AI frequently “hallucinates” and generates factually incorrect answers in a detailed, persuasive way — making up events, books and people that don’t exist. When pressed for the source of an assertion, AI sometimes cops to making things up. Fears about cheating extend far beyond English class: AI is also capable of writing code, solving math problems, and completing science homework. Sam Altman, CEO of OpenAI, the San Francisco-based company behind ChatGPT, likens the technology to the calculator — an innovation that required changes to how math is taught, but by no means rendered math instruction unnecessary. “This is a more extreme version of that, no doubt,” he said, “but also the benefits of it are more extreme, as well.”

How can it help students?

Zachary Clifton, a high schooler in Kentucky, uses the chatbot to generate study guides to help him understand and remember his work. Some students use AI to clean up grammar mistakes. Others debate with ChatGPT before writing an essay in order to hone their arguments. AI can offer personalized instruction and shows great promise for students with special needs; for example, AI can convert textbook material into bullet points, charts and images to help students with dyslexia or attention deficit disorder. There’s also optimism that AI can be a powerful, affordable tutoring tool. A May survey of 3,000 high school and college students found that 90% prefer studying with ChatGPT over a human tutor, and 95% said their grades improved after studying with ChatGPT.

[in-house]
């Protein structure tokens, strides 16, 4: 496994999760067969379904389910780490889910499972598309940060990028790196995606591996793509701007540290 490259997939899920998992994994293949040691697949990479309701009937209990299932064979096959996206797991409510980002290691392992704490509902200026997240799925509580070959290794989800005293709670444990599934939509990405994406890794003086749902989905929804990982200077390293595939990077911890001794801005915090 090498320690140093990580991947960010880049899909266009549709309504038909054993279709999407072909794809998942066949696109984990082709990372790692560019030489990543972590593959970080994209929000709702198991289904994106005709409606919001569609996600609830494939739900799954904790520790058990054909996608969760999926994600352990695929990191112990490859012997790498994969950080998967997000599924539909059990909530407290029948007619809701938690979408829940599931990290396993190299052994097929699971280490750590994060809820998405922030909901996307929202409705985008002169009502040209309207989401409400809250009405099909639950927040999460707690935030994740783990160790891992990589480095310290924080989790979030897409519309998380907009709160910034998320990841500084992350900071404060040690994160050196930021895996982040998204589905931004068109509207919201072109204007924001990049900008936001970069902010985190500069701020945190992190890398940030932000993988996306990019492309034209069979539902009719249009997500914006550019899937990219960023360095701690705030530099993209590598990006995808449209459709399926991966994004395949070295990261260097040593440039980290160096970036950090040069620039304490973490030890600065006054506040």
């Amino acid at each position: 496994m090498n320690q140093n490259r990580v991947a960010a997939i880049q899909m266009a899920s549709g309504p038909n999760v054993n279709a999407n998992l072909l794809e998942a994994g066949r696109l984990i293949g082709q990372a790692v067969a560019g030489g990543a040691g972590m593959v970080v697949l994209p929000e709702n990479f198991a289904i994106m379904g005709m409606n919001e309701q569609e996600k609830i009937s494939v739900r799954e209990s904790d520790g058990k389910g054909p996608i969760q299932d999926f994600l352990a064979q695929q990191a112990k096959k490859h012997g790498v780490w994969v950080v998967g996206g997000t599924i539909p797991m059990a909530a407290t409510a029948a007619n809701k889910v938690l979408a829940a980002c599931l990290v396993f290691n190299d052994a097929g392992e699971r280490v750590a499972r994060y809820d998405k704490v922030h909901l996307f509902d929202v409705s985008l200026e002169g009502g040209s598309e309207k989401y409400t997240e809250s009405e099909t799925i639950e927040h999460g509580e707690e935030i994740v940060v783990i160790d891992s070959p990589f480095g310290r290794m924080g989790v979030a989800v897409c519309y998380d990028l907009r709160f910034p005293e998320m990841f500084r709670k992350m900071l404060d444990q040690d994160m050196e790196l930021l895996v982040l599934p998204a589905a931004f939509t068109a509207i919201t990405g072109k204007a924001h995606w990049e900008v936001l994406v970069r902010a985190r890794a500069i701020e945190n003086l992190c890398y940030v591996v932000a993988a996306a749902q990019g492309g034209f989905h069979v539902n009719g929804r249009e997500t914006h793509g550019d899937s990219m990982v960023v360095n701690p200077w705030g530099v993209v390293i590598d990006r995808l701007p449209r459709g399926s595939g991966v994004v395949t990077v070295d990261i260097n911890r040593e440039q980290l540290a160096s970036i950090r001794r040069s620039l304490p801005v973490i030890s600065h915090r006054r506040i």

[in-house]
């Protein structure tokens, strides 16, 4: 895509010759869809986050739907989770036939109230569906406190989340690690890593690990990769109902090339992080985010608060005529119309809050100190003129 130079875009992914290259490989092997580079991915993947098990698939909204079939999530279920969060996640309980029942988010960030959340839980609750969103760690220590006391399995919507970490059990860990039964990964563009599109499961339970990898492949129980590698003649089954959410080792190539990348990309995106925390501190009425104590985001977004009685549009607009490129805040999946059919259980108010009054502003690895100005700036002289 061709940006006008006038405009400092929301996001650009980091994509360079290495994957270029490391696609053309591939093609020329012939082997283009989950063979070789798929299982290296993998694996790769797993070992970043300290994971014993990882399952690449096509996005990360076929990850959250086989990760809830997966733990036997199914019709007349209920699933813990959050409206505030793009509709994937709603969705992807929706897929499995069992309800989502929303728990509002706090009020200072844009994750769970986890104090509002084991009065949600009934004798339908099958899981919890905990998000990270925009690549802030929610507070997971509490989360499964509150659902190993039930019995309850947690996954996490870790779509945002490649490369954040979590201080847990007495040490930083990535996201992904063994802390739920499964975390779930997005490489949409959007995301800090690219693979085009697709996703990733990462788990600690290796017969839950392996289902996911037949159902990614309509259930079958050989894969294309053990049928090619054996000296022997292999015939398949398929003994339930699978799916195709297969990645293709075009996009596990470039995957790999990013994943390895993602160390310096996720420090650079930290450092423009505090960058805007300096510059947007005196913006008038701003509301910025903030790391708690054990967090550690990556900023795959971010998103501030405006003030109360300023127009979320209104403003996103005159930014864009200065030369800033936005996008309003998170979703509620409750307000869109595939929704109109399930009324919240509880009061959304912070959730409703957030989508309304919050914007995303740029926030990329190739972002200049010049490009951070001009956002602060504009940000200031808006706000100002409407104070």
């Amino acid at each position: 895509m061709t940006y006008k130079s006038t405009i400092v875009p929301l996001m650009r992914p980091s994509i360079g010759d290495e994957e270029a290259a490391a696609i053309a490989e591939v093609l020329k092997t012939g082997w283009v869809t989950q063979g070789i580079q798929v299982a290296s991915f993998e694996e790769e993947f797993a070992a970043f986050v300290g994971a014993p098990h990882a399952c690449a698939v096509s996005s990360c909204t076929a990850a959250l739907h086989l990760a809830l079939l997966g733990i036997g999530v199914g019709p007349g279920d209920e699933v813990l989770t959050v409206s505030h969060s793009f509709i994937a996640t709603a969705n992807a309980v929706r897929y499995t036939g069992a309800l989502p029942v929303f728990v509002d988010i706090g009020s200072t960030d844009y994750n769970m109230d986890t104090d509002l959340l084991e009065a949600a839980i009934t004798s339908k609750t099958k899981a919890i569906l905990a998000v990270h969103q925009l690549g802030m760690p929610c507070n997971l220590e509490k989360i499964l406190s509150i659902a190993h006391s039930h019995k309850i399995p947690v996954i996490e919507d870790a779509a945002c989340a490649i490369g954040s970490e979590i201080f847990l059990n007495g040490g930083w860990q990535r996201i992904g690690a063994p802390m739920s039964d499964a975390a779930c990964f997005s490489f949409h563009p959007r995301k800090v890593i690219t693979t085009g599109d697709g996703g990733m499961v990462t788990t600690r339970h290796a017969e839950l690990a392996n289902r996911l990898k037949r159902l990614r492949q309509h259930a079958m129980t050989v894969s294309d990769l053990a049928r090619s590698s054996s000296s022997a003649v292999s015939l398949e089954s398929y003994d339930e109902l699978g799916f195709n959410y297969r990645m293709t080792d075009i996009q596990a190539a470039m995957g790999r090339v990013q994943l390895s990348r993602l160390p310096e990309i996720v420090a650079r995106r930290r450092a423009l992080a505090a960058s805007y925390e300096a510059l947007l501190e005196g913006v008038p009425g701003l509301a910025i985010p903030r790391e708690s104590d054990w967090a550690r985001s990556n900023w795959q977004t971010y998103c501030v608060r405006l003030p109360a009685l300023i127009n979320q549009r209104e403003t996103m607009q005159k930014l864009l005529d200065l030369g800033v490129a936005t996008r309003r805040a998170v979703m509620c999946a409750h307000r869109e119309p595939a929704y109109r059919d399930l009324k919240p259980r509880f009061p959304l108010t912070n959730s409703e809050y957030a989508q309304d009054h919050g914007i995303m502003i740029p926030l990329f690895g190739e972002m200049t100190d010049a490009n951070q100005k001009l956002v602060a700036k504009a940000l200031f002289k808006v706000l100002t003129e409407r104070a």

What about teachers?

Overworked teachers can use AI to create lesson plans, grade assignments and generate multiple-choice questions. AI can offer personalized assistance to students as they work to complete assignments. Jaclyn Major, a sixth-grade teacher at Khan Lab School in Palo Alto, California, uses ChatGPT to help teach math, even though it occasionally makes obvious mistakes. “Remember, we are testing it,” she tells her students. “We’re learning — and it’s learning.”

Detecting AI-generated work

Millions of teachers have signed up for software that claims to be able to identify writing produced by AI. The makers of ChatGPT created such a service, which rated any submitted text as “very unlikely, unlikely, unclear if it is, possibly, or likely” AI-generated. The longer the text, the easier ChatGPT’s creators say it is to tell the difference. Turnitin, one of the most popular plagiarism-detection services, claims to be able to spot AI’s handiwork with 98% certainty. But Turnitin and its competitors are notorious for producing false accusations of cheating. Turnitin says one hallmark of AI-generated text is that the writing is “extremely consistently average.” Of course, some real students produce consistently average work. The big obstacle to detecting cheaters is that each chatbot-generated essay or answer has variations that make it unique; some students mix AI-generated work with their own, making it even harder to discern. Ian Bogost, a professor at Washington University in St. Louis, investigated the effectiveness of AI-detecting software for The Atlantic and concluded that “identifying cheaters — let alone holding them to account — is more or less impossible.”